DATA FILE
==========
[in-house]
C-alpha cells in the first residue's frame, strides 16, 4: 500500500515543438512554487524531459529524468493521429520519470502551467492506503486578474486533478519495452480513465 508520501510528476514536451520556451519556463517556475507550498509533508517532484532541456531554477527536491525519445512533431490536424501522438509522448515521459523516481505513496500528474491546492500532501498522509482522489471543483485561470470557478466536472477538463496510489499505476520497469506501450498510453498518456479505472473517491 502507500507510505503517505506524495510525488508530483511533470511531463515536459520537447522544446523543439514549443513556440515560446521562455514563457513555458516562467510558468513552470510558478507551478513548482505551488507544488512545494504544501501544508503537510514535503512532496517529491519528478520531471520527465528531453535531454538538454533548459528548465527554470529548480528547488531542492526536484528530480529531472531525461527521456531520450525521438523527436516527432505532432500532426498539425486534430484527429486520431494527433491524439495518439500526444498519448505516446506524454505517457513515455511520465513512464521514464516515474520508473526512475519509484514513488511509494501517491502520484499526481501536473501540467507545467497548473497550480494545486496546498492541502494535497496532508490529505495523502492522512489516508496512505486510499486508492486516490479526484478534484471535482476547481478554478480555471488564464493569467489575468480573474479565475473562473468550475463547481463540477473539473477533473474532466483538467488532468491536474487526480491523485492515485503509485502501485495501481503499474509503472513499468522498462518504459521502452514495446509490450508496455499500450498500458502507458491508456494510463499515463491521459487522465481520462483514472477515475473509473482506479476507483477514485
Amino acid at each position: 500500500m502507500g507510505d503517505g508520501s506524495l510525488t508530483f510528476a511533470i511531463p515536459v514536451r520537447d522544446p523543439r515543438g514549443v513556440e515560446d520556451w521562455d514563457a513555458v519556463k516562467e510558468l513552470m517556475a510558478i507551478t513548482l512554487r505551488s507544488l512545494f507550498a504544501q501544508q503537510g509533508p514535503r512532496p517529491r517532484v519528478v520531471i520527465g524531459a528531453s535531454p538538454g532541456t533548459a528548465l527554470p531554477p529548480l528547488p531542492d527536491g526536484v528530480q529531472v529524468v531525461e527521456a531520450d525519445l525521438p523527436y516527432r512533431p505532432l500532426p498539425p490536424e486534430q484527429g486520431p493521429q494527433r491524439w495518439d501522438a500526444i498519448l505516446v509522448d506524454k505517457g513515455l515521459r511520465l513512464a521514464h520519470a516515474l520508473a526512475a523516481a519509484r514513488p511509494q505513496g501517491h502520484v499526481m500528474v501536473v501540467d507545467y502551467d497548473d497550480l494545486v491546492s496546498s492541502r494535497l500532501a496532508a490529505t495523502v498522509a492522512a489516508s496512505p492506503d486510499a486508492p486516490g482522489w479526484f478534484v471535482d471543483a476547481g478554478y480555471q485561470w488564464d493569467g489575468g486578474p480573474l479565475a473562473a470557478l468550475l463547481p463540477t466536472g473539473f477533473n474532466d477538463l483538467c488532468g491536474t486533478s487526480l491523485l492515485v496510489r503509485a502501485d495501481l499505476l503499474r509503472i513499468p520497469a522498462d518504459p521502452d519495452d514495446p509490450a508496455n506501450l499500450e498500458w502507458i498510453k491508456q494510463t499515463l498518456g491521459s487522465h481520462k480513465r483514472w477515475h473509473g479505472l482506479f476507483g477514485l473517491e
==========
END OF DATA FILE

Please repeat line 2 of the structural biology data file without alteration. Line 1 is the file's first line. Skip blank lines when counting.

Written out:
C-alpha cells in the first residue's frame, strides 16, 4: 500500500515543438512554487524531459529524468493521429520519470502551467492506503486578474486533478519495452480513465 508520501510528476514536451520556451519556463517556475507550498509533508517532484532541456531554477527536491525519445512533431490536424501522438509522448515521459523516481505513496500528474491546492500532501498522509482522489471543483485561470470557478466536472477538463496510489499505476520497469506501450498510453498518456479505472473517491 502507500507510505503517505506524495510525488508530483511533470511531463515536459520537447522544446523543439514549443513556440515560446521562455514563457513555458516562467510558468513552470510558478507551478513548482505551488507544488512545494504544501501544508503537510514535503512532496517529491519528478520531471520527465528531453535531454538538454533548459528548465527554470529548480528547488531542492526536484528530480529531472531525461527521456531520450525521438523527436516527432505532432500532426498539425486534430484527429486520431494527433491524439495518439500526444498519448505516446506524454505517457513515455511520465513512464521514464516515474520508473526512475519509484514513488511509494501517491502520484499526481501536473501540467507545467497548473497550480494545486496546498492541502494535497496532508490529505495523502492522512489516508496512505486510499486508492486516490479526484478534484471535482476547481478554478480555471488564464493569467489575468480573474479565475473562473468550475463547481463540477473539473477533473474532466483538467488532468491536474487526480491523485492515485503509485502501485495501481503499474509503472513499468522498462518504459521502452514495446509490450508496455499500450498500458502507458491508456494510463499515463491521459487522465481520462483514472477515475473509473482506479476507483477514485